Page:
For 15 years the Henry Luce Foundation has been awarding scholarships for work-study in Asia, but not until now has a recipient come from Time Inc., which Luce cofounded and which is the parent company of Time Inc. Magazines. Starting in August, writer-reporter Nicholas Dawidoff will take a one-year leave of absence from SI to live in Bangkok, where he will be a visiting professor of communication arts at Chulalongkorn University. With three pieces by Dawidoff in this issue—a review of the play Cobb, a profile of baseball cap entrepreneur William Arlt and a POINT AFTER championing Shoeless Joe Jackson for the Hall of Fame—it seemed a fitting time to wish him bon voyage.
Dawidoff's quest for a Luce grant began last fall. He went through five rounds of interviews, the last of which was a two-day, six-interview session that the finalists attended in New York City in February. The 18 scholarship winners come from all walks of life. The only requirements are that they be under 30 (Dawidoff is 26) and that they do not have extensive knowledge of Asian affairs but are eager to acquire it. "Certainly, as a writer, Nicky seemed to us to be exactly the kind of person we're looking for," says Robert Armstrong, the vice-president and executive director of the foundation. "Professional experience is important, as well as dedication to a field. And another thing that is very important is adaptability."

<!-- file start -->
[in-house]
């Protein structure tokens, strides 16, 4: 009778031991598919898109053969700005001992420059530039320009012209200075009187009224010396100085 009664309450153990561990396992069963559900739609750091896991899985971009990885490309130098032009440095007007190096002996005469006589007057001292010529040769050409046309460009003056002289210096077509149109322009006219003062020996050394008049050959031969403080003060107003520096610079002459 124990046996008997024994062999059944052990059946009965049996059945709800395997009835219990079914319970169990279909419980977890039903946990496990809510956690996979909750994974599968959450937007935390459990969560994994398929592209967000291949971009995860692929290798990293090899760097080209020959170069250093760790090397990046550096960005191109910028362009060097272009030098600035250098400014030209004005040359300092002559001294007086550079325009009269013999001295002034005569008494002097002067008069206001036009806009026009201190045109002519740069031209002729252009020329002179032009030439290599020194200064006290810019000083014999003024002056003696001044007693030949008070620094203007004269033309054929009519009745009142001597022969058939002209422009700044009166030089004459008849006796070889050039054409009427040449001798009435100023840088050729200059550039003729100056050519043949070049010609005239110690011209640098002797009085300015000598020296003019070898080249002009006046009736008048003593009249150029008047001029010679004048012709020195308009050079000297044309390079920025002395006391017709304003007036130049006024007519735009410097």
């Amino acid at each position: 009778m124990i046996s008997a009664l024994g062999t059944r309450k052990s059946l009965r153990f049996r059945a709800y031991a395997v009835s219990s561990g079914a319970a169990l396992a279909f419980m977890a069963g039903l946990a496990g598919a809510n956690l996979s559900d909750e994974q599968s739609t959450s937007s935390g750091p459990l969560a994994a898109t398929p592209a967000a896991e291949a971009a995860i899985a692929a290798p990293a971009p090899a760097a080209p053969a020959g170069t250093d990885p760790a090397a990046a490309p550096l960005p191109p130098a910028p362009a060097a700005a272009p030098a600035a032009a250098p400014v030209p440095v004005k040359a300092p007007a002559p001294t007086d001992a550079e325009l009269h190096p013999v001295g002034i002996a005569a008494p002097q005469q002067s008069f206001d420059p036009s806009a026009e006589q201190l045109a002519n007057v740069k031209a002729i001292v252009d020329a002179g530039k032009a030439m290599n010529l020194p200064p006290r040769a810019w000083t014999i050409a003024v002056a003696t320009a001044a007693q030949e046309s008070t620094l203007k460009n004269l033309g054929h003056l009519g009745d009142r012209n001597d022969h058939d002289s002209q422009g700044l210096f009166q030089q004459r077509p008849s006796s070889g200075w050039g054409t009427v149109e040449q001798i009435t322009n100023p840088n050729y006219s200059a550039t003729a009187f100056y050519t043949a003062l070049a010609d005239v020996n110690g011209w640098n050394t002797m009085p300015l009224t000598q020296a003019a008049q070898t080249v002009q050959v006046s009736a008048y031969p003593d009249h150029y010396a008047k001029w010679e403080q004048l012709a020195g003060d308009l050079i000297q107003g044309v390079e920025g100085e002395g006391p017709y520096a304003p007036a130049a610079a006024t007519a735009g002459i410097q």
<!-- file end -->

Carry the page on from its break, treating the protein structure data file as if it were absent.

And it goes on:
Dawidoff's students will have to do some adapting as well. As their instructor in American culture, Dawidoff will no doubt introduce them to the nuances of both Fenway Park and Louis Armstrong's West End Blues. "Two of the things I like best are American creations—baseball and jazz—and I look forward to helping people understand and appreciate both," says Dawidoff. In his 3½ years at SI, he has written extensively about baseball and has reported on three World Series. A former infielder at Harvard, he'll bring his glove to Thailand. He'll take along his saxophone, too.
Besides teaching, learning and trying to get this year's Series on shortwave, Dawidoff hopes to find time in Bangkok to write occasionally for SI and finish a picaresque novel about a New York cabdriver. "Willa Cather finished a novel about the Nebraska prairies—My Antonia—while sitting in a house in Jaffrey, New Hampshire," says Dawidoff. "If you want to write, it's best to have as many varied experiences as possible. The more things you see, the more your imagination is enriched."